THE BIG CARNIVAL could have used as a promo “If you hate people, you’ll love this!”, since it’s a scorchingly cynical exercise in harshness, amorality and crowd mania expertly put together by director/producer/co-writer Billy Wilder, featuring Kirk Douglas in one of his best outings as a total bastard. “I can handle big news and little news. And if there’s no news, I’ll go out and bite a dog.” *
Kirk plays a venal reporter, so desperate for a comeback scoop that he turns a fairly simple rescue attempt of a man trapped in a cave-in into a national circus. The ballsy actor gets to revel in egomania, sarcasm, manipulative greed and calculated cruelty. Timidity takes a back seat. More fine acting comes from Jan Sterling as the two-timing wife of the man Kirk’s using as pawn for his story—the guy is entombed at an Indian ruin in New Mexico. Though she was later Oscar nominated (for supporting work in The High And The Mighty ) this might be the neglected Sterling’s best role. Her shocked, emotional reaction after Douglas slaps her is genuine: the legendarily uncongenial star quite obviously didn’t pull his whacks. The always solid Ray Teal gets in nasty licks doing his crooked-sheriff bit for all it’s worth, feeding scraps to a rattler, one snake to another.
While the premise that a single reporter could tie up a story solo seems a mite preposterous, the script momentum and Wilder’s superior staging are sharp enough that it all seems logical while you’re watching. Starkly photographed near Gallup by Charles Lang, given a taut score from Hugo Friedhofer, the drama is arresting, grueling and unrelenting, but it’s also something you have to be in the right sour mood for (picture the Kardashians, that’ll help).
Audiences were not ready for the brine as Wilder and his movie gave the finger to the sensation-hungry public as well as the unscrupulous press and corrupt officialdom, with only the hapless victim and his frightened parents (John Berkes touches as the father) getting anything like sympathy. The bitter spray ticked off journalists, upset the studio and failed at the registers, even after the title had been changed from Ace In The Hole. It came in 94th for the year, grossing $2,860,000, gasping on a cost of $1,821,000.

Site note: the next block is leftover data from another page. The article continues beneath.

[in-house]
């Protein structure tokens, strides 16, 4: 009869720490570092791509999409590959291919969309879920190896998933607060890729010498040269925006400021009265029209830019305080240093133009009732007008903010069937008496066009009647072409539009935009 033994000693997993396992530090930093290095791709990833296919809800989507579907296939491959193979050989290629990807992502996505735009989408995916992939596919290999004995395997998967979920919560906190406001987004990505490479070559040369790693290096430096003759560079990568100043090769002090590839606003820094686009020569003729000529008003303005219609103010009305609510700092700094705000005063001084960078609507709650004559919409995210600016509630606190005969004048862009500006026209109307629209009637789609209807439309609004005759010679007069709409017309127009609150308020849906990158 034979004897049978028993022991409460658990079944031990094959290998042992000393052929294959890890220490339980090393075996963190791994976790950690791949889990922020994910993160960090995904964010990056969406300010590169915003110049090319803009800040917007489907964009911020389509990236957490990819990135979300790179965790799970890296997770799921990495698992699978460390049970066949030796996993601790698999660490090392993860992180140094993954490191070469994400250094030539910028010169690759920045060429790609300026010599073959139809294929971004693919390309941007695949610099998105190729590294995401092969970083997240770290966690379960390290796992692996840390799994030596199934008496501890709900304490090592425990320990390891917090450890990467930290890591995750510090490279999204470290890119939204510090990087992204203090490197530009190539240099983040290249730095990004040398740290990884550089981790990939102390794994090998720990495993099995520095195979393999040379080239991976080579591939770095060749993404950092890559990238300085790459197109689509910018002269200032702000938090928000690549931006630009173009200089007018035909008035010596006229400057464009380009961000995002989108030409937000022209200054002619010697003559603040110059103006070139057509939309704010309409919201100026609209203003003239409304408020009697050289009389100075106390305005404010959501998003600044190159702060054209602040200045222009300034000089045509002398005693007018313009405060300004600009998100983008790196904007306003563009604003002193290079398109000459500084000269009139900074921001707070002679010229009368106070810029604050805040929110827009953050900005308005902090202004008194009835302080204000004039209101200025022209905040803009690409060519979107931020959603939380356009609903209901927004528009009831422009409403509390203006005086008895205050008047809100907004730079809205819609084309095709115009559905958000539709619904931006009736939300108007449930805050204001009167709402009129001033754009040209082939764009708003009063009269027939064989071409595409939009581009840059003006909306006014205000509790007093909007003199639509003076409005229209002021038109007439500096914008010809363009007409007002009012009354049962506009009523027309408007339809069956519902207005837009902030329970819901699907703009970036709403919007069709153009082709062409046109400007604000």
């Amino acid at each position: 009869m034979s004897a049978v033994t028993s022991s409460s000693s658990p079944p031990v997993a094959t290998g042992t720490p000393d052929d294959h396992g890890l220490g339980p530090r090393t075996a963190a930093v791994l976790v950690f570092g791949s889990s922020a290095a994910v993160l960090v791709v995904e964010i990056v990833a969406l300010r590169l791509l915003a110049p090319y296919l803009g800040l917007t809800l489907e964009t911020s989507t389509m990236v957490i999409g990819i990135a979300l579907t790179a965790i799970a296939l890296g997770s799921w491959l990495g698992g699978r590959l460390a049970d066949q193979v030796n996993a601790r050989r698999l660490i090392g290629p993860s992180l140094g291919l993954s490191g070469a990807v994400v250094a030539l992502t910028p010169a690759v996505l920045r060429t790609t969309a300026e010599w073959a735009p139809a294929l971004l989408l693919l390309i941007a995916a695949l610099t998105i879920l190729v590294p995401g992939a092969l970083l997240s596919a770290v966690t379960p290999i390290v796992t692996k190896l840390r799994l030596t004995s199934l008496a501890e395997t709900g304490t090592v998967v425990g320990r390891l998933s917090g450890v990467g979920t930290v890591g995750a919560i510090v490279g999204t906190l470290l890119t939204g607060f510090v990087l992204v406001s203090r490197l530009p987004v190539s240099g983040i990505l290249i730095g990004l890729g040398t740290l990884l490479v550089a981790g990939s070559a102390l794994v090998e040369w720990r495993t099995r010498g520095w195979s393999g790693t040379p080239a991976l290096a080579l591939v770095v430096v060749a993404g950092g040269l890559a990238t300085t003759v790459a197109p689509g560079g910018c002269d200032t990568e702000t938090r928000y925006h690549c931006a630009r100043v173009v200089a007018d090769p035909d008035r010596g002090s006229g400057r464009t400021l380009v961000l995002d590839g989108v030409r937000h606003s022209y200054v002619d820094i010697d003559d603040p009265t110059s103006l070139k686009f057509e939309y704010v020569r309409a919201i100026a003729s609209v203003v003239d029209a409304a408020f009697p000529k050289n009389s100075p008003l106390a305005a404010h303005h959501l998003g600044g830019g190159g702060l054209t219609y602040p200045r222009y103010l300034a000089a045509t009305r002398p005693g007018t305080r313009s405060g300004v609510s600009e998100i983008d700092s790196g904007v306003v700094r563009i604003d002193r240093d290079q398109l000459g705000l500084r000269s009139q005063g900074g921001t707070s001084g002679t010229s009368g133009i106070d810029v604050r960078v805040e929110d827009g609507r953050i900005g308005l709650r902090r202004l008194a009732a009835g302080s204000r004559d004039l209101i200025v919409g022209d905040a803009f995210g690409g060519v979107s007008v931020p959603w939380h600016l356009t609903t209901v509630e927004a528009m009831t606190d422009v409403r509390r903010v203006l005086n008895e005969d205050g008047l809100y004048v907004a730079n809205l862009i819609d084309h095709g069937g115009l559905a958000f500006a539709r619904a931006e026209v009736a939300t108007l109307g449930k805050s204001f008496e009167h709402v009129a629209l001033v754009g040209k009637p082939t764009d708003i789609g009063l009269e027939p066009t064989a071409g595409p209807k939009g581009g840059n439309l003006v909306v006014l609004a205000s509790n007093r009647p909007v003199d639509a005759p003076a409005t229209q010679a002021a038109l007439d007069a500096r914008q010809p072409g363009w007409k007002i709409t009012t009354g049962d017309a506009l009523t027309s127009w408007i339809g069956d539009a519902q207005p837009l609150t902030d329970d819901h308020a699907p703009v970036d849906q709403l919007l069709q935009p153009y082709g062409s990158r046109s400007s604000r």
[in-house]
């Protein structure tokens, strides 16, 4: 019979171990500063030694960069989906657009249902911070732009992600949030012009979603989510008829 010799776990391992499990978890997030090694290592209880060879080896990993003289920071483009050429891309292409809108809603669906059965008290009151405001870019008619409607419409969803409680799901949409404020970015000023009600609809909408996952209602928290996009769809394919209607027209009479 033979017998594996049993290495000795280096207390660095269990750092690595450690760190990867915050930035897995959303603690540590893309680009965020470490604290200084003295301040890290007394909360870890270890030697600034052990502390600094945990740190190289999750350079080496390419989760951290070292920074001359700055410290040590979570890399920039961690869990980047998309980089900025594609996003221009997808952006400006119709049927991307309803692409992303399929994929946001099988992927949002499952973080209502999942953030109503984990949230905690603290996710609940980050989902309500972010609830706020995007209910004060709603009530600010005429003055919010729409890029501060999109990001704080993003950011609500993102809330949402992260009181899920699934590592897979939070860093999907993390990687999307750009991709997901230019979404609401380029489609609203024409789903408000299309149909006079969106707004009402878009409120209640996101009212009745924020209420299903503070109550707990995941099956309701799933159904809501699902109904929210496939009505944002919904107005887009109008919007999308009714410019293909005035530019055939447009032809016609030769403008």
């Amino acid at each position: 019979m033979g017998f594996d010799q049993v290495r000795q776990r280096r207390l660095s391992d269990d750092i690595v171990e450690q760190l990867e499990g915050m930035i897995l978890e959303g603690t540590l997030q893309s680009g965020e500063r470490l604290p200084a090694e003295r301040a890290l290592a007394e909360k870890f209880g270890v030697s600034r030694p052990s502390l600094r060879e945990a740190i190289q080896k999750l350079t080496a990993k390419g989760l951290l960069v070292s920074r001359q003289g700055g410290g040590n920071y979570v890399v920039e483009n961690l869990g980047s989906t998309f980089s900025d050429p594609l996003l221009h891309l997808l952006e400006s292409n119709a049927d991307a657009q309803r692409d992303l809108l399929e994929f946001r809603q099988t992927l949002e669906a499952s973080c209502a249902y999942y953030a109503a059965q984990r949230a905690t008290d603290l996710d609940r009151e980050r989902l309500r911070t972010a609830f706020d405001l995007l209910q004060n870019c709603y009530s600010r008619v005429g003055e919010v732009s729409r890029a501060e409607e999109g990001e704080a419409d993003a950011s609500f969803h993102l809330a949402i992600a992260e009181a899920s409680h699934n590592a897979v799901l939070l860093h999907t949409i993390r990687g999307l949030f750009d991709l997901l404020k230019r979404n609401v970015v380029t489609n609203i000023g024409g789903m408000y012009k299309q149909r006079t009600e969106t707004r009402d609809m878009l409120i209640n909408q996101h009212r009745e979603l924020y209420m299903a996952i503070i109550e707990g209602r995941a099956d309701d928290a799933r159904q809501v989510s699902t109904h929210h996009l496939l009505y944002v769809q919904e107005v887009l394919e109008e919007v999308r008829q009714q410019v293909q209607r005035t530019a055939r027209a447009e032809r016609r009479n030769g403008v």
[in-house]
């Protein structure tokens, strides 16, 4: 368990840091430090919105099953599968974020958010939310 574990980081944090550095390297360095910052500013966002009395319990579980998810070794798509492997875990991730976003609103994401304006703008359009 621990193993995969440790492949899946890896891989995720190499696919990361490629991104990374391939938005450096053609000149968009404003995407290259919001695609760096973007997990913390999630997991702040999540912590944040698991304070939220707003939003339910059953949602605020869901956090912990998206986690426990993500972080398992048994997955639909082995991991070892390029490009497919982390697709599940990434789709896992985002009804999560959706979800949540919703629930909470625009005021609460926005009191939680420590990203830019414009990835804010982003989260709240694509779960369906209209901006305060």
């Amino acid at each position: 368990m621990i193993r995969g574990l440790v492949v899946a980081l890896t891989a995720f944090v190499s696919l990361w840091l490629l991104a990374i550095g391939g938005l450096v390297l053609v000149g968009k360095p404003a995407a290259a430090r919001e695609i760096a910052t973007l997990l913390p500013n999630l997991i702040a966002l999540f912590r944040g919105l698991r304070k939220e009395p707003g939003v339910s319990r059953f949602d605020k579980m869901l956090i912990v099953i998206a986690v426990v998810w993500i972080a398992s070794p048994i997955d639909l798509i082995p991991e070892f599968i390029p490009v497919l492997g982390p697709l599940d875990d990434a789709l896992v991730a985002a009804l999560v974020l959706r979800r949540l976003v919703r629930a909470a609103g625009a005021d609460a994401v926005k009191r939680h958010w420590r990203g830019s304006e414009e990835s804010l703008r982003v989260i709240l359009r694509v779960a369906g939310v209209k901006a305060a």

Critics of the day dissed it, now it’s highly regarded, a precursor to the acid baths of A Face In The Crowd and Sweet Smell Of Success. It did get an Oscar nomination for Story. 112 minutes long, the 1951 dosage in mean co-stars Bob Arthur, Porter Hall, Richard Benedict, Frank Jacquet, Frank Cady and Gene Evans (a busy breakout year for the fine character actor with roles in seven films, including three leads: The Steel Helmet, I Was An American Spy and Fixed Bayonets).
- *Art imitating life? Truth via chiseling? America’s Got Irony? Wilder had enough of a handle on cynicism that he didn’t seem to blush when he and co-scripters Lesser Samuels and Walter Newman ‘borrowed’ a synopsis that bit player Victor Desny had submitted to Wilder’s secretary two years earlier. Wilder rejected it in 1949, then, viola!: suddenly in 1951 it’s showtime! Desny sued for $150,000 breach of contract and California’s Supreme Court ruled in his favor—five years after the script got its Oscar nomination.
- Desny’s plot outline was based on a true story from 1925 Kentucky, with renowned spelunker Floyd Collins wedged in a cavern (now part of Mammoth Cave Natl. Park) for two weeks, dying three days before rescuers reached him. Thanks to newfangled radio, a nationwide frenzy of interest sprang up, one of the largest ‘human interest’ events between the World Wars, as tens of thousands of curiosity seekers converged on the site. Reporter ‘Skeets’ Miller won a Pulitzer Prize for his coverage of the Collins tragedy/farce (today Anderson Cooper would be there in his roughing-it-live togs). Publicity over the whole thing galvanized enough Kentuckians with pull that it helped bring about designation of the vast underground realm as a National Park in 1941.
- Wilder went on to a decade of hits. Desny left the movie meatgrinder in 1954, no doubt fed up with its perfidy as much as its competition, dying forgotten in 1979. Desny v. Wilder changed contract law. You can’t make this stuff up, but apparently you can steal the hell out of the idea.